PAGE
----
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COVID-19 diaries from Wuhan: A day of arranged mourning

Ai Xiaoming's yard. (Photo credit: Ai Xiaoming. Used with permission.)

The following post is the sixteenth in a series of diaries written by independent filmmaker and feminist scholar Ai Xiaoming and feminist activist Guo Jing. Both are living in Wuhan at the initial center of the COVID-19 pandemic. Here are the links to the first, second, third, fourth, fifth, sixth, seventh, eighth, ninth, tenth and eleventh, twelfth, thirteenth, fourteenth, and fifteenth parts of the series.

Check out Global Voices’ special coverage of the global impact of COVID-19.

This installment was written between April 1 and April 4, 2020. The original Chinese diaries are published on Matter News.

Ai Xiaoming: April 1, 2020


I started moving the plants from my apartment to the yard yesterday. The plants are withering. The aloe's root is starting to rot.
We did not have the chance to enjoy the springtime this year. The pear tree in our residential district bloomed, the blossom withered and now only green leaves remain. The cherry tree also entered full bloom in front of my door. I used to take photos of my helper every year around this time. However, my helper cannot return to work, and we cannot drive out of Wuhan. Recently a viral video showed a conflict on the Jiujiang Bridge as Jiangxi police stopped people from Hubei (the province where Wuhan is the administrative capital) entering. Yesterday, there was a long car queue near Xinyang highway exit because cars with Hubei car plates were not allowed to leave.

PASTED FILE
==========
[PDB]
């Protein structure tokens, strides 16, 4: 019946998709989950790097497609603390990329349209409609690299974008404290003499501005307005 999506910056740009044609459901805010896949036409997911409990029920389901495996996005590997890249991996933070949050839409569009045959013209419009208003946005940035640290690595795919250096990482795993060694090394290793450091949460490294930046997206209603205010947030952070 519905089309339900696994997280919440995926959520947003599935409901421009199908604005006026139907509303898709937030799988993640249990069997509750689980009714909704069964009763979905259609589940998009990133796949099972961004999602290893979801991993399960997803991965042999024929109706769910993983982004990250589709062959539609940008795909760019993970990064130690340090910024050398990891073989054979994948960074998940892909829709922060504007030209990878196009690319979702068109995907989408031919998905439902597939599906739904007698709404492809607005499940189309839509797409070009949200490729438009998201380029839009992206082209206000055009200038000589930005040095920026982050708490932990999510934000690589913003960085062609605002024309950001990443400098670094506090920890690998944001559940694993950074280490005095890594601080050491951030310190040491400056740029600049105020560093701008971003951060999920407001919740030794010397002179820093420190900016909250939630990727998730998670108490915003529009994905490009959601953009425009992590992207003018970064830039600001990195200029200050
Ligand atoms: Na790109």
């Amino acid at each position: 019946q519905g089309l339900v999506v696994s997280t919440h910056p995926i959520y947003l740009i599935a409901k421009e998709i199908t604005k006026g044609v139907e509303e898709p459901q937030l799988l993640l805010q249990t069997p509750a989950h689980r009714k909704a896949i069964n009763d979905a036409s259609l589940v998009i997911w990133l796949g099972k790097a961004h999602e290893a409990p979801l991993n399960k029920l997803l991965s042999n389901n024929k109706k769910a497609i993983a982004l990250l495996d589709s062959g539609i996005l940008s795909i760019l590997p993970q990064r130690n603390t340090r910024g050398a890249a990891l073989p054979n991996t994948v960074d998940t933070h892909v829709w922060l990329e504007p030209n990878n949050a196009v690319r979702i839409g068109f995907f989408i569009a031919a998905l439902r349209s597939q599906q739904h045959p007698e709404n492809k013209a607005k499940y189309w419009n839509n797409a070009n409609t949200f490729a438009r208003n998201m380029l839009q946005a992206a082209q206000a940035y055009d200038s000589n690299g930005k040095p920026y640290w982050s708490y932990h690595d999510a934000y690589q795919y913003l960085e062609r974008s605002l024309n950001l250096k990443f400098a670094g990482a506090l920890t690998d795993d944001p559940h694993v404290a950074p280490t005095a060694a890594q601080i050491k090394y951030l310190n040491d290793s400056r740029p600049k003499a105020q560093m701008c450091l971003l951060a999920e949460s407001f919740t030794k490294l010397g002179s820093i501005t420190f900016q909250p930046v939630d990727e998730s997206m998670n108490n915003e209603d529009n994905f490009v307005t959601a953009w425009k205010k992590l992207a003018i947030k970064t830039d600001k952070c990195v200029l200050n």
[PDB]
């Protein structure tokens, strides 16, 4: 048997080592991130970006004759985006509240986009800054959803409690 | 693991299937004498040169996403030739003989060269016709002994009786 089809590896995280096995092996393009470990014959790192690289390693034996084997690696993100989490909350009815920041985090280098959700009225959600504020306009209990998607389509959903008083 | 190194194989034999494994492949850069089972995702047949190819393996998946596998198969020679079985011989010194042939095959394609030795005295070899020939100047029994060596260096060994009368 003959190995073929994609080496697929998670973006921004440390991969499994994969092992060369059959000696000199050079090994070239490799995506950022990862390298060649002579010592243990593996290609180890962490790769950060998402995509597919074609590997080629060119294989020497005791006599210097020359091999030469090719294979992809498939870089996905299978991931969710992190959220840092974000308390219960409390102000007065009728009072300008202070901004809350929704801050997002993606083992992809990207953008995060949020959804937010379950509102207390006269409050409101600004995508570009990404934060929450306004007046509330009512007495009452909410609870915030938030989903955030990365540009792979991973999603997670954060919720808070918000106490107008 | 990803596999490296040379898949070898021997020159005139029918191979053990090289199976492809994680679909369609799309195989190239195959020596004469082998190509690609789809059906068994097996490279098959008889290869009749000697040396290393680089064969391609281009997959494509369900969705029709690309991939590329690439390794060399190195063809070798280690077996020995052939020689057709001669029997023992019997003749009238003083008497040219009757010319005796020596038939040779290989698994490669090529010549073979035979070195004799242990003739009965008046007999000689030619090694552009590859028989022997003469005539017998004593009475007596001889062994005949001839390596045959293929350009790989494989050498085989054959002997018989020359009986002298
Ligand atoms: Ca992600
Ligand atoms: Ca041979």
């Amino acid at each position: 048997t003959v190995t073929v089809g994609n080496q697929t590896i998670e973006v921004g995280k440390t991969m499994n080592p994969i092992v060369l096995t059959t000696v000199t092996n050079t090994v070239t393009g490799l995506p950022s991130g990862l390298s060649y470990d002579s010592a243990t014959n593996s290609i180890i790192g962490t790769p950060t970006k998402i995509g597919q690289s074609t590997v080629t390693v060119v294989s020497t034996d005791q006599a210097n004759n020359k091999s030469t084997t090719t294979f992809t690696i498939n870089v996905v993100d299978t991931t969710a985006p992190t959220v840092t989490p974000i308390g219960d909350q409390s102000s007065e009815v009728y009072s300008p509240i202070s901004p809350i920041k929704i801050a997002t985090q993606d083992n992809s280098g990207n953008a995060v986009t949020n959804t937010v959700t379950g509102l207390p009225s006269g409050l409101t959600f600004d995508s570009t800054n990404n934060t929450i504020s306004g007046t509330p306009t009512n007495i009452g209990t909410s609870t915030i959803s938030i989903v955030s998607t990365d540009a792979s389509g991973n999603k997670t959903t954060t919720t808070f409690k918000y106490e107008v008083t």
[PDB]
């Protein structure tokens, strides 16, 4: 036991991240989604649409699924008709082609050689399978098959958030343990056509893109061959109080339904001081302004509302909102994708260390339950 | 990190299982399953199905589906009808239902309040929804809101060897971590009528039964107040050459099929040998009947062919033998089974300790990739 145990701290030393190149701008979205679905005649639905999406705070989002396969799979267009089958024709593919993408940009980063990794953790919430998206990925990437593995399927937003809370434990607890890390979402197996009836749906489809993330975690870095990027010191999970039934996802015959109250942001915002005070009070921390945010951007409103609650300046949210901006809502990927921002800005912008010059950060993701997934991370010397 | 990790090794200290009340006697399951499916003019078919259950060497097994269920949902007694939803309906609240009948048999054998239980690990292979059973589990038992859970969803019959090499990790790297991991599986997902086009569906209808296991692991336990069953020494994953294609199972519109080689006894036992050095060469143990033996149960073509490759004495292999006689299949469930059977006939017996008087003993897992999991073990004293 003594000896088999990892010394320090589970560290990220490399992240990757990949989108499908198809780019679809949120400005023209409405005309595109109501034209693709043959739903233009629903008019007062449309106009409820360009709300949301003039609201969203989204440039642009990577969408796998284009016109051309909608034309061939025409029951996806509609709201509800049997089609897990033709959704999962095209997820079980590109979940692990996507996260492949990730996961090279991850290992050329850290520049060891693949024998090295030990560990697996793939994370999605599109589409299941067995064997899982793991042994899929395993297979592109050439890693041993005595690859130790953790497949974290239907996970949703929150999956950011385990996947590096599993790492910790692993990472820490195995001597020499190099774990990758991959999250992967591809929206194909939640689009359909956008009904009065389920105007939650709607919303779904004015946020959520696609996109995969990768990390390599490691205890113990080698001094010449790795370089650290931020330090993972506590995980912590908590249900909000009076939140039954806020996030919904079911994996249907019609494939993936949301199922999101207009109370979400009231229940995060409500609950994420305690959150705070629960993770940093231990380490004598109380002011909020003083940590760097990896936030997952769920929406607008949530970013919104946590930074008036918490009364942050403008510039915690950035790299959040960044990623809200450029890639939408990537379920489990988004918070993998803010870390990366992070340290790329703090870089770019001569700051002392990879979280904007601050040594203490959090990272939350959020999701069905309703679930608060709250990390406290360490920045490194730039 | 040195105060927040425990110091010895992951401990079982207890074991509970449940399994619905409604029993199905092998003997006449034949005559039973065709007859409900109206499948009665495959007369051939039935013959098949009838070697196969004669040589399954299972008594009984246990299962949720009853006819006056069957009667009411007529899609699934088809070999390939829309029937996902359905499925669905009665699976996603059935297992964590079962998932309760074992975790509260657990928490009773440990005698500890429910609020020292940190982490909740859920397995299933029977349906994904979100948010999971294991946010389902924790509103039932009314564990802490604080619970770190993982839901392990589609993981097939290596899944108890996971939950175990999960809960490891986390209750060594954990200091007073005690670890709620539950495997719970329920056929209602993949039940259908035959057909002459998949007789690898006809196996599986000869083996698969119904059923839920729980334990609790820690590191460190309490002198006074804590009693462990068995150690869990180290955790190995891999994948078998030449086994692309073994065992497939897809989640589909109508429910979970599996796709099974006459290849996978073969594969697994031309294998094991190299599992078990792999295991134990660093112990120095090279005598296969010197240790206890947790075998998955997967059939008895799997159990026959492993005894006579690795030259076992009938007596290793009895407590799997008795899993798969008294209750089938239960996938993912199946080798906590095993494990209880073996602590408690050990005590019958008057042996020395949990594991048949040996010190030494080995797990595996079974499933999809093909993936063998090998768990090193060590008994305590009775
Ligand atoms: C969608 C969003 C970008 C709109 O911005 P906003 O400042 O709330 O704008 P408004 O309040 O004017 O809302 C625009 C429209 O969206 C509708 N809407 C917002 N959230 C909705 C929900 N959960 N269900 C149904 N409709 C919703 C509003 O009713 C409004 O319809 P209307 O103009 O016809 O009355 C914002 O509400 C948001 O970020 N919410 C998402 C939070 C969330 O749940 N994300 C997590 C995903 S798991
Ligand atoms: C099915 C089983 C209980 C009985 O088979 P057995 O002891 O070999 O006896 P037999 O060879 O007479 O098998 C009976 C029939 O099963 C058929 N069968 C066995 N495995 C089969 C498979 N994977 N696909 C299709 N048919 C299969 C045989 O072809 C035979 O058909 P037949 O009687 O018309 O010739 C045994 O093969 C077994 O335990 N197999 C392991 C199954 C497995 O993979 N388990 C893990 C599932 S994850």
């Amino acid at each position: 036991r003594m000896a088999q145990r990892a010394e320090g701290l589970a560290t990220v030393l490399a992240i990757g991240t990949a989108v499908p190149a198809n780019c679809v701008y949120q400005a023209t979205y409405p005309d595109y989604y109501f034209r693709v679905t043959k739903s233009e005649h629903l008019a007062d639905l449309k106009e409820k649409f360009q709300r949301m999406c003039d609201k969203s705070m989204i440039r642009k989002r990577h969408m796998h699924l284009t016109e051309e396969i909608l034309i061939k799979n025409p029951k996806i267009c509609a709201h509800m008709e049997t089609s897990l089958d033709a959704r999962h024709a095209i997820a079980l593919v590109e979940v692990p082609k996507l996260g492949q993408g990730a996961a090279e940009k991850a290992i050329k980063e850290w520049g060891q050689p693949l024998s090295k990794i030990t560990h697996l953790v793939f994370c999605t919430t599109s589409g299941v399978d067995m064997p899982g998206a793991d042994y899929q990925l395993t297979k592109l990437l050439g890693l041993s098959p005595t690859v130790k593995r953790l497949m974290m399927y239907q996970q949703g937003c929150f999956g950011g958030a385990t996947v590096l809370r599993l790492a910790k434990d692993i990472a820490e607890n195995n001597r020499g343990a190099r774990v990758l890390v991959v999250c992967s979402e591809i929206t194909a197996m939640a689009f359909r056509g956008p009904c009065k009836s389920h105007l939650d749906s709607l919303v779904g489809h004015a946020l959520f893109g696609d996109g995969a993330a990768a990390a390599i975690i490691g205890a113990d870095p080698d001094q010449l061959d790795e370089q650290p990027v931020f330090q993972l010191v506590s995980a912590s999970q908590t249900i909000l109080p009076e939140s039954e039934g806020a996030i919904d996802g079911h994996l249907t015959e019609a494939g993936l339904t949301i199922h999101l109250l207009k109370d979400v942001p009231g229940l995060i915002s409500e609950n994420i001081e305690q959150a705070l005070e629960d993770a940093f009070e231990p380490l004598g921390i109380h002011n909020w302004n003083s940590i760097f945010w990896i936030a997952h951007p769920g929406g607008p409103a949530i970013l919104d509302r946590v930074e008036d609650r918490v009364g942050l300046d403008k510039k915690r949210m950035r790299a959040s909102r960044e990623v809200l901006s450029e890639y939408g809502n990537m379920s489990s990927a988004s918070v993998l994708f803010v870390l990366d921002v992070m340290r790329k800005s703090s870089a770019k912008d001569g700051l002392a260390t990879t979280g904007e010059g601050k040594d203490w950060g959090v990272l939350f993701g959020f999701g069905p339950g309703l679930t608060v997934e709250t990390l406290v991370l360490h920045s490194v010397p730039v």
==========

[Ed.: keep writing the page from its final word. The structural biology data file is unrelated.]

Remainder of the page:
Guo Jing: April 1, 2020


I felt extremely tired these last few days and lost my appetite. I tried to do some work and insisted on writing my diary in the daytime. In the evening, I felt exhausted and my brain could not function. In recent years, the feeling of powerlessness keeps coming back. I think this is related to the presence of the “irresistible” [political environment].
We see activities canceled due to the “irresistible” and online platforms disappeared due to the “irresistible”. I am angry and resentful, but there is no way for me to let go of my emotions or escape this reality.